I among the old people once lived
as new people
I among enemy
In one of the early poems in A Nail the Evening Hangs On, this ouroboros of enemy lines comes through in the poem, “Americans Dancing in the Heart of Darkness,” which takes place amidst the horrors of the Water Festival Stampede on Diamond Island in Phnom Penh. But the stampede isn’t part of the speaker’s experience of the night. She is dancing, in and out of hotel rooms, eating french fries, watching fireworks. The confusion of identities lives within her when she tells us, “The Americans hate me and I hate them, / but they’re the only students with me and maybe I’m American too.” I among enemy / am enemy.
In considering Benjamin’s theory of violence in war—that is, it serves only the atrocity of means without capitulating an end—it is important to emphasize that Lyndon B. Johnson, Richard Nixon, and Henry Kissinger should be remembered in every history book as nothing short of war criminals. Prior to Operations Menu and Freedom Deal, both President Johnson and Nixon’s Air Forces carpet-bombed 83 separate sites in Cambodia, a place that, at the time, was deemed a neutral country of peace. The Air Force confessed they never knew who, in fact, they were bombing. It is clear, then, that Johnson, Nixon, and Kissinger did not impose violence towards an end; we can only presume that its means was towards eradication of a people.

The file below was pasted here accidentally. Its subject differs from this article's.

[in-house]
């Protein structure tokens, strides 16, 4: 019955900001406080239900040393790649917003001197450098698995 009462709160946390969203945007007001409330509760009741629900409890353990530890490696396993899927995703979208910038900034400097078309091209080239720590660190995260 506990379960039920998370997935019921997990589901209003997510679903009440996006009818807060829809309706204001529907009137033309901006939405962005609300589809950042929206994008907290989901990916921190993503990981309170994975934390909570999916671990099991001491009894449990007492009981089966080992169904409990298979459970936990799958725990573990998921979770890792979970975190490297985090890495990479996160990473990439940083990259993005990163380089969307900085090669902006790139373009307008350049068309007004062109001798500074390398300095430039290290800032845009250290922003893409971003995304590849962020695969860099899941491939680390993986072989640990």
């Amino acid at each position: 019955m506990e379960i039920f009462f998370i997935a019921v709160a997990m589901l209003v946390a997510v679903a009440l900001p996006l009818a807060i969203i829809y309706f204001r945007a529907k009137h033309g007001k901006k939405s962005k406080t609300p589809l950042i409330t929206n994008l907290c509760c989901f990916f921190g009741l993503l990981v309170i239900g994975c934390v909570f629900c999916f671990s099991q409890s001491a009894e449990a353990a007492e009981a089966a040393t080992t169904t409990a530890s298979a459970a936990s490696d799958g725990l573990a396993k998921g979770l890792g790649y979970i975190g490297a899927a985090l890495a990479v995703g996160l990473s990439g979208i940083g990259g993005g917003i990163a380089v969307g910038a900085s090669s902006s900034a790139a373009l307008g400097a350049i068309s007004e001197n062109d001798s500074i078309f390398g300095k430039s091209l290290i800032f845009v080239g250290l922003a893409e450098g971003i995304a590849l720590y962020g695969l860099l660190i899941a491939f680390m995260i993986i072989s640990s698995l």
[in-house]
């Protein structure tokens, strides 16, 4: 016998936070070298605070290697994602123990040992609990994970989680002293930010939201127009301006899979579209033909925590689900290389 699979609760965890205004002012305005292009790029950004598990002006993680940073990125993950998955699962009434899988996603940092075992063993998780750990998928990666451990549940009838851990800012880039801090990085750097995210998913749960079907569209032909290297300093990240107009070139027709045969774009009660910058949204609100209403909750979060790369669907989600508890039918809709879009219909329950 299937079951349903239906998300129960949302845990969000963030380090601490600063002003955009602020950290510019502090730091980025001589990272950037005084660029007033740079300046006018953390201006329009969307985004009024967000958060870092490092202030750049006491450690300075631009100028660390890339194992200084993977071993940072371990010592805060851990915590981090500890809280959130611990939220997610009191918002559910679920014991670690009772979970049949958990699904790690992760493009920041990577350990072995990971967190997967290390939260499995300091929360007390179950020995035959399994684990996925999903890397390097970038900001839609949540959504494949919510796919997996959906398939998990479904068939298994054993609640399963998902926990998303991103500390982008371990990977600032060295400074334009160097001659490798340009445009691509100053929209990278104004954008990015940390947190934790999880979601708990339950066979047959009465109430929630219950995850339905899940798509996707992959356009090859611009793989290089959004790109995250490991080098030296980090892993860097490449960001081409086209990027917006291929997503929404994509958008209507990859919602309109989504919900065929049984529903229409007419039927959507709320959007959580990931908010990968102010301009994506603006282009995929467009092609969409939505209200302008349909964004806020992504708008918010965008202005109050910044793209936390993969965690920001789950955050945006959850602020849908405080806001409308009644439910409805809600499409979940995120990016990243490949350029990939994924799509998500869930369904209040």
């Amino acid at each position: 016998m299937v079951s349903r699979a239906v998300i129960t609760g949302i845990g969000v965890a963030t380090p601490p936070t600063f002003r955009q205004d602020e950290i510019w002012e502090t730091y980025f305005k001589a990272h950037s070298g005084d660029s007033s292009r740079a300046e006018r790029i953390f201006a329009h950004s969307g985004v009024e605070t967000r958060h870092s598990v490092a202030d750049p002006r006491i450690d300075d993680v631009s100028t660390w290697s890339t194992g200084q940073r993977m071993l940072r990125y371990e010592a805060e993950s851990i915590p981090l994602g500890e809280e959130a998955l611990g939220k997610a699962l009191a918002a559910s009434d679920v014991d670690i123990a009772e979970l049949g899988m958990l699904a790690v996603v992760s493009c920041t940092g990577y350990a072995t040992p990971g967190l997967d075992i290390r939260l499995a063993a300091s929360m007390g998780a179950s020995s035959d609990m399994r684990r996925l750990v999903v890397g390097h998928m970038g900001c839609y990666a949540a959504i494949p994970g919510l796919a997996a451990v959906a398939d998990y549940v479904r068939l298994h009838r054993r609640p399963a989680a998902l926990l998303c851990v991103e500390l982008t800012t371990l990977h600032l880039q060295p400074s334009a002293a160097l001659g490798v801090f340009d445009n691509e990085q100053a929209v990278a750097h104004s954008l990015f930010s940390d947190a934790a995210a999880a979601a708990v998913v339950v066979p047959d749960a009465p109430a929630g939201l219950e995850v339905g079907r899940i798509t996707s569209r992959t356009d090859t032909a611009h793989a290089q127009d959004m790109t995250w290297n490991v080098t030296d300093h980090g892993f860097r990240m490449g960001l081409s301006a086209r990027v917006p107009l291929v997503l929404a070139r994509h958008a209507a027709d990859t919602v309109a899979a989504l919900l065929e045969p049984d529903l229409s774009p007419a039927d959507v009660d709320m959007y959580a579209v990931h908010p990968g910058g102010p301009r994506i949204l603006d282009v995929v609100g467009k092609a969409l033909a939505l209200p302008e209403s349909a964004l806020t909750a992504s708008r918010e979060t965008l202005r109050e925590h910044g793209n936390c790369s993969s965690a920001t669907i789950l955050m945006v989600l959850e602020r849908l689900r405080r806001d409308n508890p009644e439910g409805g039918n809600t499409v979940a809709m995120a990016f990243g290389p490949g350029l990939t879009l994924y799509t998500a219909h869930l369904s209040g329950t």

In “The Death of Henry Kissinger,” Sok appropriates Nixon’s orders (“Anything that flies on anything that moves. You got that?”) given to Alexander Haig by Kissinger into the verse. In six tercets, Sok creates a call and response to such orders, and pans to children blowing bubbles and flying kites. A cruel dialectic, one we have by now read over and over again in Sok’s collection, configures two internal worlds—the Oval Office and the city of Takeo—in a ravaging espousing of history. Tercets offer a lens into a sepia journey; just as Dante followed Virgil in terza rima, we follow Sok in the tercet’s capable juxtaposition of worlds. Words and phrases like “bombs,” “Got that,” “Roger that,” “I dare you,” and “over and out” talk back to the orders to destroy “anything that swims.” The half a million tons of bombs dropped by the United States agitates the image of bubbles. We see these bubbles rise “toward the sky” that “burst bombs into jasmine.” (Nixon’s order, quoted in the poem, initiated Operation Menu and Operation Freedom Deal. Before any genocide could be inflicted by the Cambodian Civil War, the United States is responsible for the deaths of upwards of 150,000 civilians.) Sok’s speaker references Takeo, considered the cradle of the Khmer civilization, and moves our eyes to a spot-billed duck: